MHRA approves prostate cancer combination therapy

22 March 2023

Catherine Eckford / European Pharmaceutical Review

The first PARP inhibitor to show clinical benefit with a new hormonal agent in first-line metastatic castration-resistant prostate cancer has been granted UK approval.

The Medicines and Healthcare products Regulatory Agency (MHRA) has granted marketing authorisation for Lynparza (olaparib) as combination therapy with abiraterone and prednisone or prednisolone.

AstraZeneca and MSD’s treatment is indicated for adults with metastatic castration-resistant prostate cancer (mCRPC) in whom chemotherapy is not clinically indicated.

Olaparib is the first poly (ADP-ribose) polymerase (PARP) inhibitor to demonstrate clinical benefit in combination with a new hormonal agent in first-line mCRPC.

The regulatory decision from the MHRA was based on results from the PROpel Phase III trial. It showed that olaparib in combination with abiraterone significantly improved radiographic progression-free survival (rPFS) versus abiraterone alone as a first-line treatment for patients with mCRPC, regardless of a patient’s biomarker status.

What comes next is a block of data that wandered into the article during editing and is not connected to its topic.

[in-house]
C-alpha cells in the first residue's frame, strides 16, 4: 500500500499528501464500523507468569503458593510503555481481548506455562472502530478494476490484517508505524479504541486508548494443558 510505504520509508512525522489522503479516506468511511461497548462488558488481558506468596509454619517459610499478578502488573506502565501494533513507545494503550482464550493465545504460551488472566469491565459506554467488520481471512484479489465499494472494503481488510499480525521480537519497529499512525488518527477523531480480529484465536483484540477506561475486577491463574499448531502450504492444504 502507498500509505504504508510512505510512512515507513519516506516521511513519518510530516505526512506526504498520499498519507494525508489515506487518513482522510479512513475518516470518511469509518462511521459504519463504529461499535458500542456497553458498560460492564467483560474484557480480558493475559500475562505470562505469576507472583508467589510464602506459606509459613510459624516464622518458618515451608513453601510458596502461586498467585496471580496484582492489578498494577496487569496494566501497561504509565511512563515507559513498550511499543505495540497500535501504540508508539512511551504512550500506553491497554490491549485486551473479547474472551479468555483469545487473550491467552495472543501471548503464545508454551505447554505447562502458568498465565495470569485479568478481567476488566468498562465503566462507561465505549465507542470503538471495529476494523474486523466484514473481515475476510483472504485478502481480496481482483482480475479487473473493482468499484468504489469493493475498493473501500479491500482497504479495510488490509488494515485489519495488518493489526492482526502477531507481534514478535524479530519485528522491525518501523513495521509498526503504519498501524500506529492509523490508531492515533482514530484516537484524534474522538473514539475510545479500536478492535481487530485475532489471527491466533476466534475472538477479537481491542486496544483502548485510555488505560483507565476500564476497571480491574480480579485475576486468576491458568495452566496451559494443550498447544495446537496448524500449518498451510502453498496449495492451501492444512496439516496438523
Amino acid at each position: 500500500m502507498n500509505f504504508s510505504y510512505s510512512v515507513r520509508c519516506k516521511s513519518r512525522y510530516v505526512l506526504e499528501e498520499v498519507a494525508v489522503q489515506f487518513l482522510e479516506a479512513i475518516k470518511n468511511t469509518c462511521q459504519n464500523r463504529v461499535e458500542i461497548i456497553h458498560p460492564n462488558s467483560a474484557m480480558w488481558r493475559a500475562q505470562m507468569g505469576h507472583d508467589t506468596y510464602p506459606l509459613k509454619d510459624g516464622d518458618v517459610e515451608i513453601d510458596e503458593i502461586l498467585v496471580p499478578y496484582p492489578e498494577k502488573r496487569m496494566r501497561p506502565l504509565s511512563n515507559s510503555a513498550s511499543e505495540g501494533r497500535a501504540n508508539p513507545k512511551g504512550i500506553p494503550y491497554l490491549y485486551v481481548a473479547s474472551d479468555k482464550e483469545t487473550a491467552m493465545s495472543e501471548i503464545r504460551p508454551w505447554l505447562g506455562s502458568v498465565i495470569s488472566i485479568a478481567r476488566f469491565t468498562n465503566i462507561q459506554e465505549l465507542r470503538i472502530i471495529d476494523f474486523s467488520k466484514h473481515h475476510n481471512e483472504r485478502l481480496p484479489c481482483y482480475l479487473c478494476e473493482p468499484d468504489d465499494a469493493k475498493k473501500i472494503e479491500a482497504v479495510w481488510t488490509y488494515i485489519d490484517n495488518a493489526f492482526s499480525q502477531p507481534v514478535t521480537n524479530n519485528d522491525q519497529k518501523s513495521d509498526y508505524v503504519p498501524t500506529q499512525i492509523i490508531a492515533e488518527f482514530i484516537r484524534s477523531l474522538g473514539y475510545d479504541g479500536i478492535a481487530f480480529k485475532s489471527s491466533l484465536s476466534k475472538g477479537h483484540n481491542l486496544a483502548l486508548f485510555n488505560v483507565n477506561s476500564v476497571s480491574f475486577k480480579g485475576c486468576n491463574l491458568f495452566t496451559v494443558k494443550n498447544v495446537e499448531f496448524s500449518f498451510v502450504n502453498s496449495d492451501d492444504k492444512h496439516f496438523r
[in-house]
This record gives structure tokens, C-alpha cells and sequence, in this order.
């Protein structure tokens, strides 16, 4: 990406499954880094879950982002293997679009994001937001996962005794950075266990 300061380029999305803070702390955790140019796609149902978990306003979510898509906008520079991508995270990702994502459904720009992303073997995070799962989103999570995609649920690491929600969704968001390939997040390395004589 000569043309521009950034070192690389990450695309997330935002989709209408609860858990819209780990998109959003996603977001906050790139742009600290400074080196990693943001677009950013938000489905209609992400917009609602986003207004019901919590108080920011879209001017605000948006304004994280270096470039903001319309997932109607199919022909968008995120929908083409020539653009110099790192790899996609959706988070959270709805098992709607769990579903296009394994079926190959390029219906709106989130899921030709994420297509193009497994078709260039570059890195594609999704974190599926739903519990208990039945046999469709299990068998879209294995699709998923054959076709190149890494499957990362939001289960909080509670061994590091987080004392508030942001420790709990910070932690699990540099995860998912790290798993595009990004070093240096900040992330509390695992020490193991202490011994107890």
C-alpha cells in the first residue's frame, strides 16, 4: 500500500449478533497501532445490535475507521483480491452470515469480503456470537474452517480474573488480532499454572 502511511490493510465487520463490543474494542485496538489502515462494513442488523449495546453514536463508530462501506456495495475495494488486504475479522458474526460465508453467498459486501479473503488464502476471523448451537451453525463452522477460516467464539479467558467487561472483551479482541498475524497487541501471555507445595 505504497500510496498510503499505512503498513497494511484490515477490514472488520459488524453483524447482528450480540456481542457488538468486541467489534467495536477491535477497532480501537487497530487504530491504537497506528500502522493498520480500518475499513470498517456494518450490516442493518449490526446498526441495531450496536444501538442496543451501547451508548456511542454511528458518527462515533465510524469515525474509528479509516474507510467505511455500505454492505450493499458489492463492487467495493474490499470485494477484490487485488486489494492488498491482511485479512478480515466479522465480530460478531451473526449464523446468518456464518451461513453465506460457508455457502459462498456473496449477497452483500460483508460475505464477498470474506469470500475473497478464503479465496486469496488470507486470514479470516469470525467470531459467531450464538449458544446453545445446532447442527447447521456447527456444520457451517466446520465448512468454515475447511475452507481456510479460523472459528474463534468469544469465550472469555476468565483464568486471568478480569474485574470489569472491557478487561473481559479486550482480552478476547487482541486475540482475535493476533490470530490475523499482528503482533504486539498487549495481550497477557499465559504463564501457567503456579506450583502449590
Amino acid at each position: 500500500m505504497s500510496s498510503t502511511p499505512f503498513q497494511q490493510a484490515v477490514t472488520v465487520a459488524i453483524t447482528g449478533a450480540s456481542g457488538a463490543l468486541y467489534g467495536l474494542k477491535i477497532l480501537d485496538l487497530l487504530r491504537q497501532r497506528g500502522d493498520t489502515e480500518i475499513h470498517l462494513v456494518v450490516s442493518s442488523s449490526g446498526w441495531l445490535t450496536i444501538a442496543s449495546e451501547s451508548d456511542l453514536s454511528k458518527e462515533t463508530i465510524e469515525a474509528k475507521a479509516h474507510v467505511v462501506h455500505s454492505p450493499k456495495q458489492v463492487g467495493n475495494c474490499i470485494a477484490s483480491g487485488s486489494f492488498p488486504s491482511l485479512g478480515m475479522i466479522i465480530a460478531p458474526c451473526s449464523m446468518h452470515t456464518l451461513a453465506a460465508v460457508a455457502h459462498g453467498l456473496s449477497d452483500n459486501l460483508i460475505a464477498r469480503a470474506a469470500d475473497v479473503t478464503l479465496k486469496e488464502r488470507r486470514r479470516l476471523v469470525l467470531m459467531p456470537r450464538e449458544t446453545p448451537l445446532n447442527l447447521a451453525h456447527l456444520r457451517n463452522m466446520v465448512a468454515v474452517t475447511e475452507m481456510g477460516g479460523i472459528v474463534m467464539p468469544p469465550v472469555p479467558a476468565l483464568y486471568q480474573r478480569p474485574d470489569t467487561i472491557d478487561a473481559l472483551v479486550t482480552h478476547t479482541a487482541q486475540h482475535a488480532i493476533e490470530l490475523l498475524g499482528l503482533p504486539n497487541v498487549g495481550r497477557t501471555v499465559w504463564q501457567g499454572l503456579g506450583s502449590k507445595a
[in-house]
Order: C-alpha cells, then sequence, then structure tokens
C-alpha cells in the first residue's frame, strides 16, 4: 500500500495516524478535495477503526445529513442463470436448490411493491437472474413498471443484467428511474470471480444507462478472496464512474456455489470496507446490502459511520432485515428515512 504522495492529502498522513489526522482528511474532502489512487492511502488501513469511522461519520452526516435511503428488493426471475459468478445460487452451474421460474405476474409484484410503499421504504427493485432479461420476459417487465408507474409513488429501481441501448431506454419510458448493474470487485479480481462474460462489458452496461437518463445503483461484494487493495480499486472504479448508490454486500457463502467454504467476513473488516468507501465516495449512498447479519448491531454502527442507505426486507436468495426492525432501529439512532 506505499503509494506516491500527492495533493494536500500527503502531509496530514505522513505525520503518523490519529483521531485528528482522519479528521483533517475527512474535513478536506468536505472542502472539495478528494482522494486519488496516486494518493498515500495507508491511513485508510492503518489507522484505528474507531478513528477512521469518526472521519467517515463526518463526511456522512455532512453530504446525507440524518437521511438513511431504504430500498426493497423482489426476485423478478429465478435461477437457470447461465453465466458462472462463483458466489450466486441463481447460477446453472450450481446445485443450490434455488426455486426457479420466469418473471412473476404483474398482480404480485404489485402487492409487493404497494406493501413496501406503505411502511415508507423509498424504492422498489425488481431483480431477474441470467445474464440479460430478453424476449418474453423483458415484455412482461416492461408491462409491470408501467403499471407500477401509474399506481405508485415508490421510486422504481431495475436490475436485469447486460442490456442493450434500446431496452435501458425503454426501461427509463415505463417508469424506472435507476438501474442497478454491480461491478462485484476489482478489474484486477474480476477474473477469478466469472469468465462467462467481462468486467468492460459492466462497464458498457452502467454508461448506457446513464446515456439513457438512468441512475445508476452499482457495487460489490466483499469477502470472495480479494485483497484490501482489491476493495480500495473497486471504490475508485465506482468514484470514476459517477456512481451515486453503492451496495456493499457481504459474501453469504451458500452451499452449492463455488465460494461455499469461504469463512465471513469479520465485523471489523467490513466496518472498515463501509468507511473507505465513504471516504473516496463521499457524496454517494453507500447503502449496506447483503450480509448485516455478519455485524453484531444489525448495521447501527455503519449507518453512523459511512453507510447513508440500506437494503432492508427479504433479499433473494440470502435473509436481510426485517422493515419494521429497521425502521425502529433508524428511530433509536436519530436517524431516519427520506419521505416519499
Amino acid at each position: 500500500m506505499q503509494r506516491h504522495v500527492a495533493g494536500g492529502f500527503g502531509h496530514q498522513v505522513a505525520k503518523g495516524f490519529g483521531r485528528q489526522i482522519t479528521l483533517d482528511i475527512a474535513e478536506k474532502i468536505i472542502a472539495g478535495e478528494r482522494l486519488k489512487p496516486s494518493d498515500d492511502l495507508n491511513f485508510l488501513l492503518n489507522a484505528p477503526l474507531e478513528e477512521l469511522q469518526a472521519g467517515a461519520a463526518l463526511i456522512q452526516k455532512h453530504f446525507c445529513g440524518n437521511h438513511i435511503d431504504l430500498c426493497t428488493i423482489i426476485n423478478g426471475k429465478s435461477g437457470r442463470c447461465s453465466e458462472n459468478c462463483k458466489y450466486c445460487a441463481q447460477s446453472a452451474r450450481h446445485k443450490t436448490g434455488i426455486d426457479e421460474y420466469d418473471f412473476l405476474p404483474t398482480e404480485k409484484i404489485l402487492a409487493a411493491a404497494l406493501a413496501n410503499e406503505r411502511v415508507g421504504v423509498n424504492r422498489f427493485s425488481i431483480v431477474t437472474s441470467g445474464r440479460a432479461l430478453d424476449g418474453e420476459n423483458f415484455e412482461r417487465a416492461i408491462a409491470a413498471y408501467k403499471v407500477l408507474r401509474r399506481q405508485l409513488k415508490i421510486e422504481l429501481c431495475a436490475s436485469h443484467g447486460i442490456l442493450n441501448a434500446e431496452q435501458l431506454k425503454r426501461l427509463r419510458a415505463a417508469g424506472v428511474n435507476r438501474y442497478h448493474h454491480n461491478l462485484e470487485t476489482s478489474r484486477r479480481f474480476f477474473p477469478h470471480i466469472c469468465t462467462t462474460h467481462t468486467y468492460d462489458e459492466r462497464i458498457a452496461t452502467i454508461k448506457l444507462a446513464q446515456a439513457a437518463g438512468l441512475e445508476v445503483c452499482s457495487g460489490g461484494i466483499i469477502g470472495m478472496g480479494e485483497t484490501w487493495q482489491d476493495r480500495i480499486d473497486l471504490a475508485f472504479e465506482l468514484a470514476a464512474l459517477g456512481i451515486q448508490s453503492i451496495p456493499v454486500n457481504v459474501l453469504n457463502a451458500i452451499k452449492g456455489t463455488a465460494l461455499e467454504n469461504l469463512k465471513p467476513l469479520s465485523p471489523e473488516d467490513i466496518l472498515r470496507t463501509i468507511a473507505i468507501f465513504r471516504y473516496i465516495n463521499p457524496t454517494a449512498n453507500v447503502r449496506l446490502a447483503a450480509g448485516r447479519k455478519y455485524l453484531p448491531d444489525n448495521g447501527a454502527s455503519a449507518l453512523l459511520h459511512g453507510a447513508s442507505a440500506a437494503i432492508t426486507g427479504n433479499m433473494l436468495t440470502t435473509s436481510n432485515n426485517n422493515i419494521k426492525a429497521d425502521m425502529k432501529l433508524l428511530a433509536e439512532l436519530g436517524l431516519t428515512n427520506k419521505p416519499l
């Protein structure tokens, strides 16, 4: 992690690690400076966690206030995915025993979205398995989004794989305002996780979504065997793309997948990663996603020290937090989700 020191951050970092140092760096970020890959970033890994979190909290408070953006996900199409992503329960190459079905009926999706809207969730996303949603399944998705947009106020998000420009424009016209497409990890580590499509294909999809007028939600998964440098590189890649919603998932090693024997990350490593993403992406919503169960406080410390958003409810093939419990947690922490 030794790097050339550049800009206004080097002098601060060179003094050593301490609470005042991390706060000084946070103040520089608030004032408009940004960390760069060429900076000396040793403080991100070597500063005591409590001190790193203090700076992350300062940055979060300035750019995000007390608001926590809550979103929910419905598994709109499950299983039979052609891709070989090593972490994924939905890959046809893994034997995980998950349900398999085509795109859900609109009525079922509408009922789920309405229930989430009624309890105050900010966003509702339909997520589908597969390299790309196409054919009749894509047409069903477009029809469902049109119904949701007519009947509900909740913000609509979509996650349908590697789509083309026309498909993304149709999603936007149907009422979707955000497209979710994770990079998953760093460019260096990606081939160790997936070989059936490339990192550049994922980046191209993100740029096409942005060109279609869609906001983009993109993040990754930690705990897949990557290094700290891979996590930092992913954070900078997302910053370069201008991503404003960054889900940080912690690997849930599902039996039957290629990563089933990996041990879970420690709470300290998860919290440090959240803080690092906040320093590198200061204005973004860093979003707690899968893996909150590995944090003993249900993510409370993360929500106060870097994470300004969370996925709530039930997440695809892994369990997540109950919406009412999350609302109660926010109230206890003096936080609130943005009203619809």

Benefit of the PARP inhibitor

The oral combination therapy showed a 34 percent reduction in risk of disease progression or death versus abiraterone and prednisone or prednisolone in patients with mCRPC with or without homologous recombination repair (HRR) gene mutations.

The trial evaluated over 700 patients with either olaparib and abiraterone or placebo and abiraterone. Olaparib was given 300 mg twice daily plus abiraterone 1000mg once daily or placebo twice daily with abiraterone 1000mg once daily. Patients in both treatment groups also receive either prednisone 5mg twice daily or prednisolone 5mg twice daily.

At the time of data cut off, analysis of overall survival (OS) was at 40 percent maturity. The trial will continue to assess overall survival (OS) as a key secondary endpoint. This analysis was presented at the 2022 ESMO Virtual Plenary Session in March 2022.

These data from the trial show the “potential of new first-line treatment options for patients with metastatic castration-resistant prostate cancer, especially given that many have a much-shortened life-span when their disease becomes castrate resistant,” commented Professor Noel Clarke, Professor of Urological Oncology at The Christie, and Salford Royal Hospitals.

“We are delighted that olaparib has been authorised by the MHRA today… [this additional therapy option opens] a new chapter in prostate cancer treatment,” shared Ed Piper, Medical and Scientific Affairs Director, AstraZeneca UK.



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